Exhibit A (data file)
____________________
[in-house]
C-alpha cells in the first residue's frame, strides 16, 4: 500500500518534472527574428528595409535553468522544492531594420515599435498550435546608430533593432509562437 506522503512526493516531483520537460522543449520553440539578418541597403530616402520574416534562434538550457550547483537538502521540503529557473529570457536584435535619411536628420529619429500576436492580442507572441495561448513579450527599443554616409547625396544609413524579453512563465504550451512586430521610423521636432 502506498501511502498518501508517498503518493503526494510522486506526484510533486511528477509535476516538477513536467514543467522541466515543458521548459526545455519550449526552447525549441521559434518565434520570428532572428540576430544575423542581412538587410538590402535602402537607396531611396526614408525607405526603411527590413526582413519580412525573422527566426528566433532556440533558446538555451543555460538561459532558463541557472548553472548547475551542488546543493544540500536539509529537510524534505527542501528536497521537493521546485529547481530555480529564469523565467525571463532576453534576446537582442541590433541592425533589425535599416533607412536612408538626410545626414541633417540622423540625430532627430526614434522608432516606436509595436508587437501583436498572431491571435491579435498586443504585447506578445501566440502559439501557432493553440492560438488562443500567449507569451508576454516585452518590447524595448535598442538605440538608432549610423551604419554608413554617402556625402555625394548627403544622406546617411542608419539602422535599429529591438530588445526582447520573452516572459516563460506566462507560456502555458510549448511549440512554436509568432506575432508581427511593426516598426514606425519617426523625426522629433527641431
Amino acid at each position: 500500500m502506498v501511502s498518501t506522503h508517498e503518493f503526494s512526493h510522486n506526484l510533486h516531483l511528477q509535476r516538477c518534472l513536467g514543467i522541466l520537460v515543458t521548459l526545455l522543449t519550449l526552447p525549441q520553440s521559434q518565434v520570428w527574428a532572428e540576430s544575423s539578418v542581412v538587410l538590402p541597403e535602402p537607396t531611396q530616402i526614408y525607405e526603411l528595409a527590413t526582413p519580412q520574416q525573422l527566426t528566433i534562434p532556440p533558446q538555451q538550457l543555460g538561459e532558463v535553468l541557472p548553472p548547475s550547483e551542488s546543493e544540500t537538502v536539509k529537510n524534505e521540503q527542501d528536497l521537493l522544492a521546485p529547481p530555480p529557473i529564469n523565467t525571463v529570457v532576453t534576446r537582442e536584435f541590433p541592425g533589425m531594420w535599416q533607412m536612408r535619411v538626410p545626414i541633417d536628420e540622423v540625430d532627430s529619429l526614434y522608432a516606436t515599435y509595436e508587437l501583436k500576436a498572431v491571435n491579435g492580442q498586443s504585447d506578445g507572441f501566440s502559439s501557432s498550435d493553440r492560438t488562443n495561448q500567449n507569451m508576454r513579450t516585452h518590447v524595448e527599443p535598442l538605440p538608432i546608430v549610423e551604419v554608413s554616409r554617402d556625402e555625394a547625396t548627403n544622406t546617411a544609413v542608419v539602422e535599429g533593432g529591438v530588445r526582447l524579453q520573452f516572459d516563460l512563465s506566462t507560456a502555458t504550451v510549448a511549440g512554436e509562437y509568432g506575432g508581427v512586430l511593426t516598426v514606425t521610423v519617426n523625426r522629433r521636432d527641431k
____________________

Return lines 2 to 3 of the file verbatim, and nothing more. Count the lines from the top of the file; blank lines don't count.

C-alpha cells in the first residue's frame, strides 16, 4: 500500500518534472527574428528595409535553468522544492531594420515599435498550435546608430533593432509562437 506522503512526493516531483520537460522543449520553440539578418541597403530616402520574416534562434538550457550547483537538502521540503529557473529570457536584435535619411536628420529619429500576436492580442507572441495561448513579450527599443554616409547625396544609413524579453512563465504550451512586430521610423521636432 502506498501511502498518501508517498503518493503526494510522486506526484510533486511528477509535476516538477513536467514543467522541466515543458521548459526545455519550449526552447525549441521559434518565434520570428532572428540576430544575423542581412538587410538590402535602402537607396531611396526614408525607405526603411527590413526582413519580412525573422527566426528566433532556440533558446538555451543555460538561459532558463541557472548553472548547475551542488546543493544540500536539509529537510524534505527542501528536497521537493521546485529547481530555480529564469523565467525571463532576453534576446537582442541590433541592425533589425535599416533607412536612408538626410545626414541633417540622423540625430532627430526614434522608432516606436509595436508587437501583436498572431491571435491579435498586443504585447506578445501566440502559439501557432493553440492560438488562443500567449507569451508576454516585452518590447524595448535598442538605440538608432549610423551604419554608413554617402556625402555625394548627403544622406546617411542608419539602422535599429529591438530588445526582447520573452516572459516563460506566462507560456502555458510549448511549440512554436509568432506575432508581427511593426516598426514606425519617426523625426522629433527641431
Amino acid at each position: 500500500m502506498v501511502s498518501t506522503h508517498e503518493f503526494s512526493h510522486n506526484l510533486h516531483l511528477q509535476r516538477c518534472l513536467g514543467i522541466l520537460v515543458t521548459l526545455l522543449t519550449l526552447p525549441q520553440s521559434q518565434v520570428w527574428a532572428e540576430s544575423s539578418v542581412v538587410l538590402p541597403e535602402p537607396t531611396q530616402i526614408y525607405e526603411l528595409a527590413t526582413p519580412q520574416q525573422l527566426t528566433i534562434p532556440p533558446q538555451q538550457l543555460g538561459e532558463v535553468l541557472p548553472p548547475s550547483e551542488s546543493e544540500t537538502v536539509k529537510n524534505e521540503q527542501d528536497l521537493l522544492a521546485p529547481p530555480p529557473i529564469n523565467t525571463v529570457v532576453t534576446r537582442e536584435f541590433p541592425g533589425m531594420w535599416q533607412m536612408r535619411v538626410p545626414i541633417d536628420e540622423v540625430d532627430s529619429l526614434y522608432a516606436t515599435y509595436e508587437l501583436k500576436a498572431v491571435n491579435g492580442q498586443s504585447d506578445g507572441f501566440s502559439s501557432s498550435d493553440r492560438t488562443n495561448q500567449n507569451m508576454r513579450t516585452h518590447v524595448e527599443p535598442l538605440p538608432i546608430v549610423e551604419v554608413s554616409r554617402d556625402e555625394a547625396t548627403n544622406t546617411a544609413v542608419v539602422e535599429g533593432g529591438v530588445r526582447l524579453q520573452f516572459d516563460l512563465s506566462t507560456a502555458t504550451v510549448a511549440g512554436e509562437y509568432g506575432g508581427v512586430l511593426t516598426v514606425t521610423v519617426n523625426r522629433r521636432d527641431k